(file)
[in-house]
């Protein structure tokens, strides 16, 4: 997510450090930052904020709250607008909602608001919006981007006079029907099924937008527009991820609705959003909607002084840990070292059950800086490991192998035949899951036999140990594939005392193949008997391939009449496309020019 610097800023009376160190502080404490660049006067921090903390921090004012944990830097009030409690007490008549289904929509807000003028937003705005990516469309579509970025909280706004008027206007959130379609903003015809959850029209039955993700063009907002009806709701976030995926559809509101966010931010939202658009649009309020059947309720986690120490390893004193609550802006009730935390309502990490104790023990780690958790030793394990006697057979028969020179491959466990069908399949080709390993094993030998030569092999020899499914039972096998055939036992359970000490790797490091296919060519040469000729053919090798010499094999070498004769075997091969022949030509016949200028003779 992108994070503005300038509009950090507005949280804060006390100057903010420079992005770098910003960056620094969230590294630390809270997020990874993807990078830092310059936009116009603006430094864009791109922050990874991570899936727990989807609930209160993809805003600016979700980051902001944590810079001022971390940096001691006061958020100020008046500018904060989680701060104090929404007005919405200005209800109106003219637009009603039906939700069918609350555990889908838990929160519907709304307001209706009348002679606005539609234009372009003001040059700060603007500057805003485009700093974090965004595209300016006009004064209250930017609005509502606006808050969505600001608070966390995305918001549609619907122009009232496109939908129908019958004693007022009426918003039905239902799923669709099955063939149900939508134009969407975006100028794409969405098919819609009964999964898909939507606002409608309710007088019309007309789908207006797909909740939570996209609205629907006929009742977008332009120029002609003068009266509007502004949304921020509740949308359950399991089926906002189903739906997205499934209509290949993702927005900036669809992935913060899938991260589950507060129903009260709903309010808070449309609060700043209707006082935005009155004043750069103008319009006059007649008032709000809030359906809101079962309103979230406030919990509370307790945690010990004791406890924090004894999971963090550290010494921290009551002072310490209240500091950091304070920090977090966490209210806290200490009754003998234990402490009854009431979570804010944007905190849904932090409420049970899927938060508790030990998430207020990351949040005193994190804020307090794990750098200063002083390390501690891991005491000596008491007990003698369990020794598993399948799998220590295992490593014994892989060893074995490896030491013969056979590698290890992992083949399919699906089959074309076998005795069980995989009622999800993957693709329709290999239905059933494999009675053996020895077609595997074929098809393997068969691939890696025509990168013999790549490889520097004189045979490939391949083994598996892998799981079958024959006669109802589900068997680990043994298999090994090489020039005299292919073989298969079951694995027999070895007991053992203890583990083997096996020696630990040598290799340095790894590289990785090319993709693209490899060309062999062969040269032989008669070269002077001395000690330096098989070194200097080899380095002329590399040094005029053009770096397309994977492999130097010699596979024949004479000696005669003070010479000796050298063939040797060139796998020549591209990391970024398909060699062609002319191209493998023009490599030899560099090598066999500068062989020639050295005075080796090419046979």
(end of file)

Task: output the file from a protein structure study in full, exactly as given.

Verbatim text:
[in-house]
């Protein structure tokens, strides 16, 4: 997510450090930052904020709250607008909602608001919006981007006079029907099924937008527009991820609705959003909607002084840990070292059950800086490991192998035949899951036999140990594939005392193949008997391939009449496309020019 610097800023009376160190502080404490660049006067921090903390921090004012944990830097009030409690007490008549289904929509807000003028937003705005990516469309579509970025909280706004008027206007959130379609903003015809959850029209039955993700063009907002009806709701976030995926559809509101966010931010939202658009649009309020059947309720986690120490390893004193609550802006009730935390309502990490104790023990780690958790030793394990006697057979028969020179491959466990069908399949080709390993094993030998030569092999020899499914039972096998055939036992359970000490790797490091296919060519040469000729053919090798010499094999070498004769075997091969022949030509016949200028003779 992108994070503005300038509009950090507005949280804060006390100057903010420079992005770098910003960056620094969230590294630390809270997020990874993807990078830092310059936009116009603006430094864009791109922050990874991570899936727990989807609930209160993809805003600016979700980051902001944590810079001022971390940096001691006061958020100020008046500018904060989680701060104090929404007005919405200005209800109106003219637009009603039906939700069918609350555990889908838990929160519907709304307001209706009348002679606005539609234009372009003001040059700060603007500057805003485009700093974090965004595209300016006009004064209250930017609005509502606006808050969505600001608070966390995305918001549609619907122009009232496109939908129908019958004693007022009426918003039905239902799923669709099955063939149900939508134009969407975006100028794409969405098919819609009964999964898909939507606002409608309710007088019309007309789908207006797909909740939570996209609205629907006929009742977008332009120029002609003068009266509007502004949304921020509740949308359950399991089926906002189903739906997205499934209509290949993702927005900036669809992935913060899938991260589950507060129903009260709903309010808070449309609060700043209707006082935005009155004043750069103008319009006059007649008032709000809030359906809101079962309103979230406030919990509370307790945690010990004791406890924090004894999971963090550290010494921290009551002072310490209240500091950091304070920090977090966490209210806290200490009754003998234990402490009854009431979570804010944007905190849904932090409420049970899927938060508790030990998430207020990351949040005193994190804020307090794990750098200063002083390390501690891991005491000596008491007990003698369990020794598993399948799998220590295992490593014994892989060893074995490896030491013969056979590698290890992992083949399919699906089959074309076998005795069980995989009622999800993957693709329709290999239905059933494999009675053996020895077609595997074929098809393997068969691939890696025509990168013999790549490889520097004189045979490939391949083994598996892998799981079958024959006669109802589900068997680990043994298999090994090489020039005299292919073989298969079951694995027999070895007991053992203890583990083997096996020696630990040598290799340095790894590289990785090319993709693209490899060309062999062969040269032989008669070269002077001395000690330096098989070194200097080899380095002329590399040094005029053009770096397309994977492999130097010699596979024949004479000696005669003070010479000796050298063939040797060139796998020549591209990391970024398909060699062609002319191209493998023009490599030899560099090598066999500068062989020639050295005075080796090419046979």